But then, about halfway through the movie, The Circle turns an odd turn (not a twist) and becomes something more like The Truman Show. I don't want to give anything away (not that there's much), but the thriller aspect goes away almost entirely and the story focuses more on Mae's immersion into the company. Subplots which were introduced in the first half, included a disgraced senator, another senator who has partnered with The Circle, and a massive underground digital storage center, are abandoned completely, and the movie becomes more of a drama. Then, in the last five minutes, the thriller aspect returns.
There is so much irony going on here, that it's nearly unbearable. For a movie which is all about cutting-edge technology, every plot point is definitely telegraphed. And, for a movie where the word "transparency" is said over and over, what is going on most of the time is never terribly clear. Why did Mae keep changing her allegiance? Was Eamon really a villain? What happened to most of the plot? Also, the title is very appropriate, as the movie just goes round-and-round, never getting anywhere. I also feel that Emma Watson was horribly miscast in the lead role. We are supposed to believe that Mae comes from very humble roots, but all that I could see was Hermione and a person who went to Brown in real life. In other words, there is nothing humble about her and her accent slips several times. The Circle has so much potential to be a terrifying prophetic thrillers, as it focuses on how technology is infringing on our personal freedom. But, that point gets lost in the incredibly muddled story. Do yourself a favor and simply watch the movies that The Circle is borrowing from.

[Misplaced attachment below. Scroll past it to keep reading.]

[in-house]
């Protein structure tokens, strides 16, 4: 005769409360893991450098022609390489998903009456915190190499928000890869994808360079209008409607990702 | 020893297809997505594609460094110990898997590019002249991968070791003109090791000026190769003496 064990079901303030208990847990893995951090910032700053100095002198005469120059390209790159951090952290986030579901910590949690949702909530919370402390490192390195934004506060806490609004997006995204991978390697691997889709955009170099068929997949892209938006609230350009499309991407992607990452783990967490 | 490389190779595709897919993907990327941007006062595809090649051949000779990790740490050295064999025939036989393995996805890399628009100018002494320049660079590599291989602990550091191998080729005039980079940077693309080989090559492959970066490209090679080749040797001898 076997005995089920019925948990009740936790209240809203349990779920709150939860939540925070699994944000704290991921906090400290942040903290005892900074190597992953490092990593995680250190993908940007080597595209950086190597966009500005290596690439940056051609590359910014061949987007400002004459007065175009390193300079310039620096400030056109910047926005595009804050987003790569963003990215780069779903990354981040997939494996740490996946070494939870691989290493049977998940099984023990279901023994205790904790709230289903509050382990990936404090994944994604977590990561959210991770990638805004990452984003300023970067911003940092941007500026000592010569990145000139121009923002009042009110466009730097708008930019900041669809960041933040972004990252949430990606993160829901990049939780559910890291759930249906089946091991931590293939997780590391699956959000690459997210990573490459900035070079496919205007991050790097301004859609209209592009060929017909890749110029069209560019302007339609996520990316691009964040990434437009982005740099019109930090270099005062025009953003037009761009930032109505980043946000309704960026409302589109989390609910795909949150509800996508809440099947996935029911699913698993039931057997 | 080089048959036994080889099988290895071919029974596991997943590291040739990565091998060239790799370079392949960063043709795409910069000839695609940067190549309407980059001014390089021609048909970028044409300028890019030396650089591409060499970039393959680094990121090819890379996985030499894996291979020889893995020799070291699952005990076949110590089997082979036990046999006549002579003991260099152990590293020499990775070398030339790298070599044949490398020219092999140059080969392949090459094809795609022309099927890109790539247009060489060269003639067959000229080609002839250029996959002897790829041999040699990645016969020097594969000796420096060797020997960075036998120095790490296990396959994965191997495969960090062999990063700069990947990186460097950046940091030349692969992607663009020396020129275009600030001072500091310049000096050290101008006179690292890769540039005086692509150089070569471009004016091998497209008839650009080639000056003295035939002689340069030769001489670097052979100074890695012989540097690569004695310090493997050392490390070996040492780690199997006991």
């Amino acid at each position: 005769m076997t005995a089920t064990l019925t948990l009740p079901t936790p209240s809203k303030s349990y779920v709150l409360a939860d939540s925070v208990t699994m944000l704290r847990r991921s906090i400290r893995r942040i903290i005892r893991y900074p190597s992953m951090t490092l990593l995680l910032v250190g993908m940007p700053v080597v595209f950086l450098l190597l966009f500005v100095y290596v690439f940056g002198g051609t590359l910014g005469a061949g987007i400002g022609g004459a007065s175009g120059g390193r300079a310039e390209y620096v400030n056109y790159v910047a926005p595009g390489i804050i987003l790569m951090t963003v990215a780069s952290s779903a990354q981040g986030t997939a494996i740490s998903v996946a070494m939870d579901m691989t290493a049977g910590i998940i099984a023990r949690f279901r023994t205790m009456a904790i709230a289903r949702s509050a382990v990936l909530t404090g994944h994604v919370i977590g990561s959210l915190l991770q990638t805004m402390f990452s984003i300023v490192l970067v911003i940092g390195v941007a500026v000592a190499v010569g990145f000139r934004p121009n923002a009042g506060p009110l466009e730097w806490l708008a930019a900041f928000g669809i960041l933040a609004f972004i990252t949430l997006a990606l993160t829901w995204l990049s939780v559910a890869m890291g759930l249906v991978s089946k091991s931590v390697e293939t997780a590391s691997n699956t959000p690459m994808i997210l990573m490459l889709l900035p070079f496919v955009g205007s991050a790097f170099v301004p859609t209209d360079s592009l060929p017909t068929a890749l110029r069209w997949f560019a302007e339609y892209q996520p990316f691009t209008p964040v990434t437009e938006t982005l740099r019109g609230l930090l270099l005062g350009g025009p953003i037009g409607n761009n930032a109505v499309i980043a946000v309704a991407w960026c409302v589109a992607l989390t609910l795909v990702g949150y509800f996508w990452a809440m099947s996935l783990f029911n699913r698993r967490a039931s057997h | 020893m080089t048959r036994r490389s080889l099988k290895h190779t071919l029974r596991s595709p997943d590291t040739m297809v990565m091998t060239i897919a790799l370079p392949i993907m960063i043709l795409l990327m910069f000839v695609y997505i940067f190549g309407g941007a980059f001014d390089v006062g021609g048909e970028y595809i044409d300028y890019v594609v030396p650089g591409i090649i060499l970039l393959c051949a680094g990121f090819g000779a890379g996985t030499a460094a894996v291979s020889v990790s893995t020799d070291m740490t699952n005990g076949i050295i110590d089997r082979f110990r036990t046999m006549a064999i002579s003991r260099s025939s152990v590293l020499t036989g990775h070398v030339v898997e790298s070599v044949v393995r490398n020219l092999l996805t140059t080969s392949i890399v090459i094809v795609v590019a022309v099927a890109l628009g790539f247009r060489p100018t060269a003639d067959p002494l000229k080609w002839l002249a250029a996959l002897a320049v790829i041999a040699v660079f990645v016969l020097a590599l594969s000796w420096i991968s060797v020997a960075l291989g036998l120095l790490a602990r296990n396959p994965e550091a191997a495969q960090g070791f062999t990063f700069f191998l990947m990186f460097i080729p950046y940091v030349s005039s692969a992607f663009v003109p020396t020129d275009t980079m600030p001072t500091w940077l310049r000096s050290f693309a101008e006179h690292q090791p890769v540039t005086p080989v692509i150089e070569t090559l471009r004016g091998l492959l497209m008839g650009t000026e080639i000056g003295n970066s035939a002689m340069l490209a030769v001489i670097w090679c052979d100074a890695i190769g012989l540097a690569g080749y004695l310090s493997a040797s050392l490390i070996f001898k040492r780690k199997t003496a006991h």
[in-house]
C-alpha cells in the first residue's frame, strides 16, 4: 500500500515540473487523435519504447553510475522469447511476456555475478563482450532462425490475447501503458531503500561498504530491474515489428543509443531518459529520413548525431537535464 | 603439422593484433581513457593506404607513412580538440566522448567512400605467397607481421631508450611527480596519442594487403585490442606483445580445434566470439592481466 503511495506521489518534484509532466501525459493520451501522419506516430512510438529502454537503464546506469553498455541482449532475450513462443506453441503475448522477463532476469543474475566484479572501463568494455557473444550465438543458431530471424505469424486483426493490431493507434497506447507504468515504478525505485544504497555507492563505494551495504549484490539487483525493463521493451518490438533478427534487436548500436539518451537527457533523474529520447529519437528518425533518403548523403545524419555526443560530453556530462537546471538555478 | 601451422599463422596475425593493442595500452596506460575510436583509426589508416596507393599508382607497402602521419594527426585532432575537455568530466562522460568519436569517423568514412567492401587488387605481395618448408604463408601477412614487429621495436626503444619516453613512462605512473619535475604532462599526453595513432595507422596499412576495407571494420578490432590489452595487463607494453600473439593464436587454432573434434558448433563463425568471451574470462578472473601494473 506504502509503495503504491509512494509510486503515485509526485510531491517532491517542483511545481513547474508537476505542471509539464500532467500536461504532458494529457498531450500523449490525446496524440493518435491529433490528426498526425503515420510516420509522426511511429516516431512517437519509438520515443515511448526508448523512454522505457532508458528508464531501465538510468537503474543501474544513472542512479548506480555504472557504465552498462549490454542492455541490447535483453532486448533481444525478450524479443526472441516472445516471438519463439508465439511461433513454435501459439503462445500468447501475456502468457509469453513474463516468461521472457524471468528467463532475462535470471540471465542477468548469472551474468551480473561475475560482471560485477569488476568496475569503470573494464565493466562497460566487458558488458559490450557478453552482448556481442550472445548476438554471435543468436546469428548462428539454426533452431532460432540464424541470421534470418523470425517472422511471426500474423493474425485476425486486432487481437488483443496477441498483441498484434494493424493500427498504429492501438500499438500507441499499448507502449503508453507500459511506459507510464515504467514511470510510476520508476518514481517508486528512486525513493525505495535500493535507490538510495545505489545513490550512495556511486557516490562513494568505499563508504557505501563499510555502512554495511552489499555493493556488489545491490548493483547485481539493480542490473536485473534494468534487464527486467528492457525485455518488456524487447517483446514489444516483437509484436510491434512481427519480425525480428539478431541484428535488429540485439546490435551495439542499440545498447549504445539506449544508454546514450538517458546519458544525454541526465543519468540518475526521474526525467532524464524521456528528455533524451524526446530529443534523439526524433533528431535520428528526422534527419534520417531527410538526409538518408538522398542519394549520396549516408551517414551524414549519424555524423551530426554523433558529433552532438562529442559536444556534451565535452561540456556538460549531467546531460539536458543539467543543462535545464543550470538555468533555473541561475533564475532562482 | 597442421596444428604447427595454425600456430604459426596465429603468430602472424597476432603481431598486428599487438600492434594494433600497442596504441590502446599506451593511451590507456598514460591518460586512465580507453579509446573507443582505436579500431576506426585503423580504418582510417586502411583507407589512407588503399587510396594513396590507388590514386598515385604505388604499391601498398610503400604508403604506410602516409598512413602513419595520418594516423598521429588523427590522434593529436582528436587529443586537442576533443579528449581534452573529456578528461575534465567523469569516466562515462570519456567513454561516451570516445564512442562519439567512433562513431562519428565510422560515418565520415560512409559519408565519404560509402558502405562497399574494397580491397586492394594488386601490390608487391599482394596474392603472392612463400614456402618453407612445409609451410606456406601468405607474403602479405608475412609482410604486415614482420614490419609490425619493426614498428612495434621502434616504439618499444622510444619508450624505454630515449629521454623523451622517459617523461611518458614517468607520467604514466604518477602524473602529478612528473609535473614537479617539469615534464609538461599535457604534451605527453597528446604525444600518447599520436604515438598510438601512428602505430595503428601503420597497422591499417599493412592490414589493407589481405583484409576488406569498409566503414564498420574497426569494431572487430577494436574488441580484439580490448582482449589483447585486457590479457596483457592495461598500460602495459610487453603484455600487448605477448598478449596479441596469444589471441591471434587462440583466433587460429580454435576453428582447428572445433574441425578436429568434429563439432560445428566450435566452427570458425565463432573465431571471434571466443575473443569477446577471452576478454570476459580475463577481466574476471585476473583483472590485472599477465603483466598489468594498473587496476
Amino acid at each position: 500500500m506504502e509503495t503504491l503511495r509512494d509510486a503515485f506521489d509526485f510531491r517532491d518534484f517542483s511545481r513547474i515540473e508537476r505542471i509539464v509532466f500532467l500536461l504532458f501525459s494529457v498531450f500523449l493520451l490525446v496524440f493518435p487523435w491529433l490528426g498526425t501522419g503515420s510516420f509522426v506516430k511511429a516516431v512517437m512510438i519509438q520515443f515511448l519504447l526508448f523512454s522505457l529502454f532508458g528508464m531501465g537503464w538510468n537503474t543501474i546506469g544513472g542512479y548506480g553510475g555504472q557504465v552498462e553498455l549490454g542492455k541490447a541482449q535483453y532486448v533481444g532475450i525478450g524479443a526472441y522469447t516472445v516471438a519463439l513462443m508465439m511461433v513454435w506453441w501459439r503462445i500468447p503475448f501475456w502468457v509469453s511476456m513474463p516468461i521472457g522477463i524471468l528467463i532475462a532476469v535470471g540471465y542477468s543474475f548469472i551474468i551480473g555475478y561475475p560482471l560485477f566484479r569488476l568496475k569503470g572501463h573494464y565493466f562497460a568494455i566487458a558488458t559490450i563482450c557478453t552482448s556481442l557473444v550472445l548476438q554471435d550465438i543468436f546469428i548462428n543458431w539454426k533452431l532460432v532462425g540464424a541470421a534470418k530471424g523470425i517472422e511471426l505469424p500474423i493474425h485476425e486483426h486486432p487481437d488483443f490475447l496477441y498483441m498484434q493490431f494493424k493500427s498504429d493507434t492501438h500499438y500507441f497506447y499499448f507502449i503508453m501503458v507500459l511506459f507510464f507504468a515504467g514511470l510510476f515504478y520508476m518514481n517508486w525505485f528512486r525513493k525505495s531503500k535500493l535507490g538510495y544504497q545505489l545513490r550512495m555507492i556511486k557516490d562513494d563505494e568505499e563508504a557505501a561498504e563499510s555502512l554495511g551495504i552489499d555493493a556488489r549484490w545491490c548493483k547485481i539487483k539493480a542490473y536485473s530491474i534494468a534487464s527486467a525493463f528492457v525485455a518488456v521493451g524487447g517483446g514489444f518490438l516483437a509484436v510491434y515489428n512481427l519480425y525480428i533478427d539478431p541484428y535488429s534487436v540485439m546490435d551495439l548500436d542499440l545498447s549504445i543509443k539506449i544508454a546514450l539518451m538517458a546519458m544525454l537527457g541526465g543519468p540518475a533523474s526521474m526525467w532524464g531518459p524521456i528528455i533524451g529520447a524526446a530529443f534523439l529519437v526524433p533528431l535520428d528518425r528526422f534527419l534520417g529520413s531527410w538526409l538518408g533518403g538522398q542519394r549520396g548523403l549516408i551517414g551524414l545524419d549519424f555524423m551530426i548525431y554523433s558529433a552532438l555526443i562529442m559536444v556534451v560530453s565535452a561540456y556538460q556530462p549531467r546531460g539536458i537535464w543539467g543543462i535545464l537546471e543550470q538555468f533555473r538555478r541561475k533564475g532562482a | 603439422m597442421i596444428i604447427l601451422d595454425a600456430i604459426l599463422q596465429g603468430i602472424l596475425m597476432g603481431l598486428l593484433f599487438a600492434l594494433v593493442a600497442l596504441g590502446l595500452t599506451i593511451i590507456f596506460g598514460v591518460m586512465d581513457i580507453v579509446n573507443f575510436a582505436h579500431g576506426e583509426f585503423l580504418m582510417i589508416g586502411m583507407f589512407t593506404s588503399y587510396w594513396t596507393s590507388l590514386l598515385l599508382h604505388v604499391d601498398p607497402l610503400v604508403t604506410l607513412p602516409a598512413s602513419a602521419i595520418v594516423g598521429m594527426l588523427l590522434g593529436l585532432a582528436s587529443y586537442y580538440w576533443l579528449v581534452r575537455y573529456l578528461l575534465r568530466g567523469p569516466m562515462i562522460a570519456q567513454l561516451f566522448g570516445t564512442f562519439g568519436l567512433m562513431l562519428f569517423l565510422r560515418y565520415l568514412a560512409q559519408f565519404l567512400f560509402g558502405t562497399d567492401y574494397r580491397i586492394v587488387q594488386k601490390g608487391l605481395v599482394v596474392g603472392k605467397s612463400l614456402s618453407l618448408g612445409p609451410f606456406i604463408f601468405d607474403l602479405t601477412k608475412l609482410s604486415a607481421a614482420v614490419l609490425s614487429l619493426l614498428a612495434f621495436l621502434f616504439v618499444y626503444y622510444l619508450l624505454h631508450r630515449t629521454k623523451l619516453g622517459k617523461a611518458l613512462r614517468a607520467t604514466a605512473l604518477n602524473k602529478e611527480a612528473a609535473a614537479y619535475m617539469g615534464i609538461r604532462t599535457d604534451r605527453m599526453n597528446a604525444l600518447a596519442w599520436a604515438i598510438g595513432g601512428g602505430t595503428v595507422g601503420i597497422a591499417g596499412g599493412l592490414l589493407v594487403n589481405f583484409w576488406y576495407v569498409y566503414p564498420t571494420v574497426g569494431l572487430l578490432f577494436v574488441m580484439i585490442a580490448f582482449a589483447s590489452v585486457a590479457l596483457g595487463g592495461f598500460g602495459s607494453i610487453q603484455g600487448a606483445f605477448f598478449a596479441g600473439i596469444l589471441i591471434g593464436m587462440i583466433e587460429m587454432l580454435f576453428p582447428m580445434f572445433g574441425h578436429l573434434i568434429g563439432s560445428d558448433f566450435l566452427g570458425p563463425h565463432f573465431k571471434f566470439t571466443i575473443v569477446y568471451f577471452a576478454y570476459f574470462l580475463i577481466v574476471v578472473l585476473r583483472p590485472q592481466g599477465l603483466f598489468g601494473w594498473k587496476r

The Circle certainly gets around on Blu-ray Disc courtesy of Lionsgate. The film has been letterboxed at 2.35:1 and the Disc contains an AVC 1080p HD transer which runs at an average of 36 Mbps. The image is sharp and clear, showing no noticeable grain and no defects from the source materials. The colors look very good, most notably the constant use of red, and the picture is never overly dark or bright. The level of detail is very good, as we can make out textures on objects, and the depth works well, especially when Mae is walking through the campus. The Disc carries a DTS-HD Master Audio 5.1 track which runs at 48 kHz and an average of 3.5 Mbps. The track provides clear dialogue and sound effects. The mix does a nice job of blending in the voices coming from around Mae when she is at work. These sounds come from the front and rear channels, emulating the fact that she's surrounded. A chase scene offers a few subwoofer effects.
The Circle Blu-ray Disc offers a few extra features. "No More Secrets: Completing The Circle" (31 minutes) is a making-of featurette which is broken up into four segments. The piece contains comments from the cast and the creative team, as well as a nice amount of on-set footage. It starts with the source novel and we get a few words from Eggers. From there, the piece looks at the themes of the story and follows the production and the set design. "The Future Won't Wait: Design & Technology" (11 minutes) looks at the use of on-screen graphics and how they were incorporated into the story. "A True Original: Remembering Bill Paxton" (14 minutes) has Hanks reminiscing about working with Paxton on Apollo 13, and then sharing other anecdotes about the late actor.
Review Copyright 2017 by Mike Long